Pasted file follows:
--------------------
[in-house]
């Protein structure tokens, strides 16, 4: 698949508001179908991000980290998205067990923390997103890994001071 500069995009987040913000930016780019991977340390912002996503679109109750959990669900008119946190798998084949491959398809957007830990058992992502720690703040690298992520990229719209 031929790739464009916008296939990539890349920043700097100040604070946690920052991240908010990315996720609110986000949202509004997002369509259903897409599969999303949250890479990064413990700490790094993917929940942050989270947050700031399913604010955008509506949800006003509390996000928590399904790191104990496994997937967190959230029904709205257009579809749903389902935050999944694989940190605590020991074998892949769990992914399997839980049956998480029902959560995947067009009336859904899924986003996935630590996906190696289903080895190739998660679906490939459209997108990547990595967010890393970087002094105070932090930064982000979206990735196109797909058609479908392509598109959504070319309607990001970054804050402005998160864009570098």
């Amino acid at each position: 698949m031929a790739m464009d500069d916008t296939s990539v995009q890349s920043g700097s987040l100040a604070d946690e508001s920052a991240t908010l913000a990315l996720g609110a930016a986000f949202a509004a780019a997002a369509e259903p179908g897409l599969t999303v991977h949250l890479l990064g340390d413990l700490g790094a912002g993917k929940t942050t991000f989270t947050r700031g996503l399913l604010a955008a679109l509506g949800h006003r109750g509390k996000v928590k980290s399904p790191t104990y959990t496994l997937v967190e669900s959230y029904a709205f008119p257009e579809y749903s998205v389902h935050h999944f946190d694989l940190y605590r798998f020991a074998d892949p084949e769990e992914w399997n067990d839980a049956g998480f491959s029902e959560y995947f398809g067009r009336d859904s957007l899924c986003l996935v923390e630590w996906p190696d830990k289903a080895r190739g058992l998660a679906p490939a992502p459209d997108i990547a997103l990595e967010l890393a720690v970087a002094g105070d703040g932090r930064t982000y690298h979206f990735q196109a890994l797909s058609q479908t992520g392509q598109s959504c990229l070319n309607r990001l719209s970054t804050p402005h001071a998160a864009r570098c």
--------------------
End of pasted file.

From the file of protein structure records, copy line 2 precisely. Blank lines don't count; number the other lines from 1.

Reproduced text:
């Protein structure tokens, strides 16, 4: 698949508001179908991000980290998205067990923390997103890994001071 500069995009987040913000930016780019991977340390912002996503679109109750959990669900008119946190798998084949491959398809957007830990058992992502720690703040690298992520990229719209 031929790739464009916008296939990539890349920043700097100040604070946690920052991240908010990315996720609110986000949202509004997002369509259903897409599969999303949250890479990064413990700490790094993917929940942050989270947050700031399913604010955008509506949800006003509390996000928590399904790191104990496994997937967190959230029904709205257009579809749903389902935050999944694989940190605590020991074998892949769990992914399997839980049956998480029902959560995947067009009336859904899924986003996935630590996906190696289903080895190739998660679906490939459209997108990547990595967010890393970087002094105070932090930064982000979206990735196109797909058609479908392509598109959504070319309607990001970054804050402005998160864009570098």